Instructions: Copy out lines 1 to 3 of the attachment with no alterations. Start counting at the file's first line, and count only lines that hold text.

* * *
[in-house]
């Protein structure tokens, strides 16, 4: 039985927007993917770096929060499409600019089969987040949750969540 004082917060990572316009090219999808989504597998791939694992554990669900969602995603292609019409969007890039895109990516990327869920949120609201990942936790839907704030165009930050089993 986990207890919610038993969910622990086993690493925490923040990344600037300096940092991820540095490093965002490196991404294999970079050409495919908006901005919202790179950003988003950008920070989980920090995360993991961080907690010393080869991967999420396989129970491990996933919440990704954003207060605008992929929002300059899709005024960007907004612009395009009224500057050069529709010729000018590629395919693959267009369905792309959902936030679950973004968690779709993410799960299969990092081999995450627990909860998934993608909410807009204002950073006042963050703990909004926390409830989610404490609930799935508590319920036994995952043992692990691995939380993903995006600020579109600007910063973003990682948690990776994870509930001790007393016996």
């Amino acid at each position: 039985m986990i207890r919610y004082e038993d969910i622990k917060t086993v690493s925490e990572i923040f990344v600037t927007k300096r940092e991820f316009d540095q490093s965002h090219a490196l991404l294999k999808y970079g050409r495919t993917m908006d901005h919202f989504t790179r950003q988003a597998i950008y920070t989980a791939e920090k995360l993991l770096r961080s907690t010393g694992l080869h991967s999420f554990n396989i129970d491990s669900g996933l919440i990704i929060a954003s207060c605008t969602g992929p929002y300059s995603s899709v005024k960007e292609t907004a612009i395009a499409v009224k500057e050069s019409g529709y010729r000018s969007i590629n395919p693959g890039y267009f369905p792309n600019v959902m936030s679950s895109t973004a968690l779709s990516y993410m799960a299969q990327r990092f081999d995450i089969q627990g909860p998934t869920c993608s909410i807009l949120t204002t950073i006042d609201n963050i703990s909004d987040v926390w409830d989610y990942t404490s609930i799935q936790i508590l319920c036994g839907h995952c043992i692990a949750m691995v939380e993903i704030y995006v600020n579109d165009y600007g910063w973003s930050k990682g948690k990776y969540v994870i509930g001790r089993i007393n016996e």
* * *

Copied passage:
[in-house]
């Protein structure tokens, strides 16, 4: 039985927007993917770096929060499409600019089969987040949750969540 004082917060990572316009090219999808989504597998791939694992554990669900969602995603292609019409969007890039895109990516990327869920949120609201990942936790839907704030165009930050089993 986990207890919610038993969910622990086993690493925490923040990344600037300096940092991820540095490093965002490196991404294999970079050409495919908006901005919202790179950003988003950008920070989980920090995360993991961080907690010393080869991967999420396989129970491990996933919440990704954003207060605008992929929002300059899709005024960007907004612009395009009224500057050069529709010729000018590629395919693959267009369905792309959902936030679950973004968690779709993410799960299969990092081999995450627990909860998934993608909410807009204002950073006042963050703990909004926390409830989610404490609930799935508590319920036994995952043992692990691995939380993903995006600020579109600007910063973003990682948690990776994870509930001790007393016996």
């Amino acid at each position: 039985m986990i207890r919610y004082e038993d969910i622990k917060t086993v690493s925490e990572i923040f990344v600037t927007k300096r940092e991820f316009d540095q490093s965002h090219a490196l991404l294999k999808y970079g050409r495919t993917m908006d901005h919202f989504t790179r950003q988003a597998i950008y920070t989980a791939e920090k995360l993991l770096r961080s907690t010393g694992l080869h991967s999420f554990n396989i129970d491990s669900g996933l919440i990704i929060a954003s207060c605008t969602g992929p929002y300059s995603s899709v005024k960007e292609t907004a612009i395009a499409v009224k500057e050069s019409g529709y010729r000018s969007i590629n395919p693959g890039y267009f369905p792309n600019v959902m936030s679950s895109t973004a968690l779709s990516y993410m799960a299969q990327r990092f081999d995450i089969q627990g909860p998934t869920c993608s909410i807009l949120t204002t950073i006042d609201n963050i703990s909004d987040v926390w409830d989610y990942t404490s609930i799935q936790i508590l319920c036994g839907h995952c043992i692990a949750m691995v939380e993903i704030y995006v600020n579109d165009y600007g910063w973003s930050k990682g948690k990776y969540v994870i509930g001790r089993i007393n016996e």